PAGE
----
The Cold War & The Vietnam War

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The Code of Comics of 1954

The Code of Comics was issued in 1954 as set of restrictions for comics commenting on war with a set of guidelines including nudity, connotations of sex, as well as promoting American values such as the home and the sancticty of marriage. More importantly, the code stresses the importance of not painting government officials or people of authority in an unsavory light. Arguably, the values promoted in the code are reminiscent of those in propaganda of the 1940s both during and after war as America attempted to reestablish gender roles disrupted by the war effort. This sources shows the standards set for the ideal “comic” and provides a nice contrast for protests during the latter half of the century.

Code of Comics Magazine Association of America Inc. The Comics Code October 26, 1954. Located in: Senate Committee on the Judiciary, Comic Books and Juvenile Deliquency, Interim Report (Washington, DC: Government Printing Office, 1955).


Anti-War Propaganda

 The newsletter “Bring the Troops Home Now” was distributed in April of 1966 as an anti-draft group that updates other members of the group on the fight against the war effort. Split up into different topics, the newsletter covers news from all over the country and abroad news. Using an interview with a soldier legitimizes their criticism of President Johnson and the war effort. This source is unique in its inclusion of a soldier’s account of the war and shows how returning draftees were treated and regarded by the anti-war effort.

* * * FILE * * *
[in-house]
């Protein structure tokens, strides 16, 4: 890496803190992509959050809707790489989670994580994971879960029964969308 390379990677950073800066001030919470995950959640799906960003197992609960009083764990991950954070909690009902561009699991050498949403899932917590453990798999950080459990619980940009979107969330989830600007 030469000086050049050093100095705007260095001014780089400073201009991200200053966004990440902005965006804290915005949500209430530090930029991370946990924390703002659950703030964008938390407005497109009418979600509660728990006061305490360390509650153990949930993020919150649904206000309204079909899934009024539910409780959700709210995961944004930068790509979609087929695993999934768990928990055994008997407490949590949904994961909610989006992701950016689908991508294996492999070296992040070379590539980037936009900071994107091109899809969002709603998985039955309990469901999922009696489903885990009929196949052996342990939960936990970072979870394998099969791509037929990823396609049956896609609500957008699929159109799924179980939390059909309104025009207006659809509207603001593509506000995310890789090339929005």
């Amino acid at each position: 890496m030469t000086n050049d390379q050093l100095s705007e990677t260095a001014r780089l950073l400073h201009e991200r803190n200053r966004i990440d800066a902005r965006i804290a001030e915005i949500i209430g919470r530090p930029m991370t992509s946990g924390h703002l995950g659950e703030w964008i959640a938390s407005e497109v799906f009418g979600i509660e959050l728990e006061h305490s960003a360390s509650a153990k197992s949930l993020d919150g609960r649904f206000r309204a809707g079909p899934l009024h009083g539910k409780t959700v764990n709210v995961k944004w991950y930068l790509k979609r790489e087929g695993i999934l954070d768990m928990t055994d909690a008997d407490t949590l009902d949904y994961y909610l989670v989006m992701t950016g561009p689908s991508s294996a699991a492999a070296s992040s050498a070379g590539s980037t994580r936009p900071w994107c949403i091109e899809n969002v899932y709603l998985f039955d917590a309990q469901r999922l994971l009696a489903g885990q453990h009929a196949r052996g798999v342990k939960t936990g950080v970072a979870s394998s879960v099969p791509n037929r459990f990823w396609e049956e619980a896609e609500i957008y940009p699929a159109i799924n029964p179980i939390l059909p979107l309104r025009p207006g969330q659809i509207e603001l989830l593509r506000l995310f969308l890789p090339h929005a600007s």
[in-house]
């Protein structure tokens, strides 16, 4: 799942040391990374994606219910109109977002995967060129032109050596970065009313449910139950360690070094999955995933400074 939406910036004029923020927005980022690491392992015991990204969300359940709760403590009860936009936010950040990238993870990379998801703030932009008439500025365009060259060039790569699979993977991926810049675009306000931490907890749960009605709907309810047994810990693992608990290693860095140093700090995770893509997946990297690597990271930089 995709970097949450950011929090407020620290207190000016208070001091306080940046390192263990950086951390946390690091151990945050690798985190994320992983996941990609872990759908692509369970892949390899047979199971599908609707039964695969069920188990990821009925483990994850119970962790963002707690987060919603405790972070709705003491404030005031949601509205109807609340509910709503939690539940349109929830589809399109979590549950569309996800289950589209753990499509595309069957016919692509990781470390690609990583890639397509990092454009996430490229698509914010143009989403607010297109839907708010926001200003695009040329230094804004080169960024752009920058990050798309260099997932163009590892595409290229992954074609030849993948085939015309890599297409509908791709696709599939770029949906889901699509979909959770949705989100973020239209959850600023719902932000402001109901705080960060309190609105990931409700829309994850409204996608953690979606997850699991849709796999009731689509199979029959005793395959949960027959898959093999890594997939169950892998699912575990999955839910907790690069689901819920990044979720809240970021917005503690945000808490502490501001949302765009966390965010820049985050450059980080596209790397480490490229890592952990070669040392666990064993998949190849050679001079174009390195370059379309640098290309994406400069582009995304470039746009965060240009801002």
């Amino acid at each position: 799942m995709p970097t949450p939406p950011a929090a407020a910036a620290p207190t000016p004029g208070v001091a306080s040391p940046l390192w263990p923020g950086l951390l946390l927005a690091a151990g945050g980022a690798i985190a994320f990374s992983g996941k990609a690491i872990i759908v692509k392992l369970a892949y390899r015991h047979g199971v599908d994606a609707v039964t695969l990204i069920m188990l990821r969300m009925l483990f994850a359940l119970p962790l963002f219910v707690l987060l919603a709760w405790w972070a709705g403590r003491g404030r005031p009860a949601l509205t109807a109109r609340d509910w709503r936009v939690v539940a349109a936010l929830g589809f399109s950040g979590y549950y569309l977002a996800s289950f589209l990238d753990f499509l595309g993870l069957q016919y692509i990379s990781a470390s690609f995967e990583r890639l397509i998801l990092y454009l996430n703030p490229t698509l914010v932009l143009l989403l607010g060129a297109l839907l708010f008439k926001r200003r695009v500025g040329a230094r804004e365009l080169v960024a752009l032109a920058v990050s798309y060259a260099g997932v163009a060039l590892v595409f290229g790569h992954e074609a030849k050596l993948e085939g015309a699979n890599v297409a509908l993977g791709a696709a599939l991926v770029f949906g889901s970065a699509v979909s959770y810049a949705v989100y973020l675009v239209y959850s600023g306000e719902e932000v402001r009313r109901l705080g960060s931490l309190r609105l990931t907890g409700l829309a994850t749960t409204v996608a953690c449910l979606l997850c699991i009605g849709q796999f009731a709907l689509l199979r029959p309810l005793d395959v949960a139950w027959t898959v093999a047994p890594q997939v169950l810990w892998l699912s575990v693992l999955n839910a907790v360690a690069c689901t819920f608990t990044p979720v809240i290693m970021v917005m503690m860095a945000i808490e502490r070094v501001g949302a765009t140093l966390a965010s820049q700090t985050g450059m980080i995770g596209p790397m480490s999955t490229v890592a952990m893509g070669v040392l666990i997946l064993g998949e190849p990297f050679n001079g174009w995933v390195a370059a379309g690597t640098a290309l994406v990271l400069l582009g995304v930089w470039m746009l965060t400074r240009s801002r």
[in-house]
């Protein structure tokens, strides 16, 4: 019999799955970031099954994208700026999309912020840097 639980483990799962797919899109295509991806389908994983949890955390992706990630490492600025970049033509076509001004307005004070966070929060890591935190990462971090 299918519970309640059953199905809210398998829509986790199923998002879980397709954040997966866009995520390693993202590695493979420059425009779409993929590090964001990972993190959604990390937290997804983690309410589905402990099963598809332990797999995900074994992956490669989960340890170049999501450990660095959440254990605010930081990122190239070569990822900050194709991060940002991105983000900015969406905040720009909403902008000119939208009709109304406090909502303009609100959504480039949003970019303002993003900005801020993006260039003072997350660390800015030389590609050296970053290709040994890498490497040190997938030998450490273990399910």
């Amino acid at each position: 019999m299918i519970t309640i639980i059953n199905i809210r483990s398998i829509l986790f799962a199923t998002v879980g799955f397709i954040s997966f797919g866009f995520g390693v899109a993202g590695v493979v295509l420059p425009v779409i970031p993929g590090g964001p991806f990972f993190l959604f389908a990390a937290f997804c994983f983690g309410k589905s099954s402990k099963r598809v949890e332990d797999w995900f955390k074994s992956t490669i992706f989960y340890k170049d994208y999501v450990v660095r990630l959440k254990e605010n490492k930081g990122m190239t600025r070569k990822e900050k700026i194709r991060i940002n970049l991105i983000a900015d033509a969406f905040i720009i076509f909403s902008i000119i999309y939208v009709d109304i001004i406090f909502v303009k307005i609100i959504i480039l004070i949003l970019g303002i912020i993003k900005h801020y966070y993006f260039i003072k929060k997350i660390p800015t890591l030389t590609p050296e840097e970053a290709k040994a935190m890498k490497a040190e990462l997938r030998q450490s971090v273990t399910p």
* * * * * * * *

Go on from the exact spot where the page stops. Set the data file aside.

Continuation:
Buch, Peter, Gus Horowitz, Jens Jensen, and Judy White. “Bring the Troops Home Now.” GI Press Project (Cambridge, MA), April 11, 1966.

Unrest Among College Students

This piece is part of a series called Campus Underground through Michigan State University. Walker writes to the general student body and explains the controversy over the war and the battle between Anti-Draft groups and the Young Americans for Freedom (YAF). The source closes with a description of a protest on campus where 15,000 students demanded for more action on the behalf of the university to turn over known members of the YAF to the FBI. This source sheds light on the retaliation against the anti-war movement specifcally on college campuses and the tactics used to spread hate and drive a wedge between those who supported the war and those who did not.

Walker, Dale. “Future News.” The Paper (East Lansing, MI: Michigan University), Jan. 16, 1967, 12.


John Kerry’s Anti-War Speech 1971

This statement, by John Kerry on behalf of the group, ‘Vietnam Veterans Against the War’ was made on April 23, 1971 in front of the Senate Committee of Foreign Relations. The speech reminds the committee as well as Americans the uselessness of the effort in Vietnam and the irrevocable costs that resulted both for the Vietnamese and the Americans. In a heartfelt, emotional piece, Kerry recounts the war crimes committed by US soldiers against innocent civilians in Vietnam. Kerry challenges the committee to consider the true weight of a life and how many were gambled away in a losing battle overseas. This source sheds light on the aftermath of the Vietnam War and speaks to legitimacy of the anti-war movement.

Kerry, John. “Vietnam Veterans against the War Statement.” Vietnam Veterans Against the War Statement, NBC News, Apr. 23, 1971.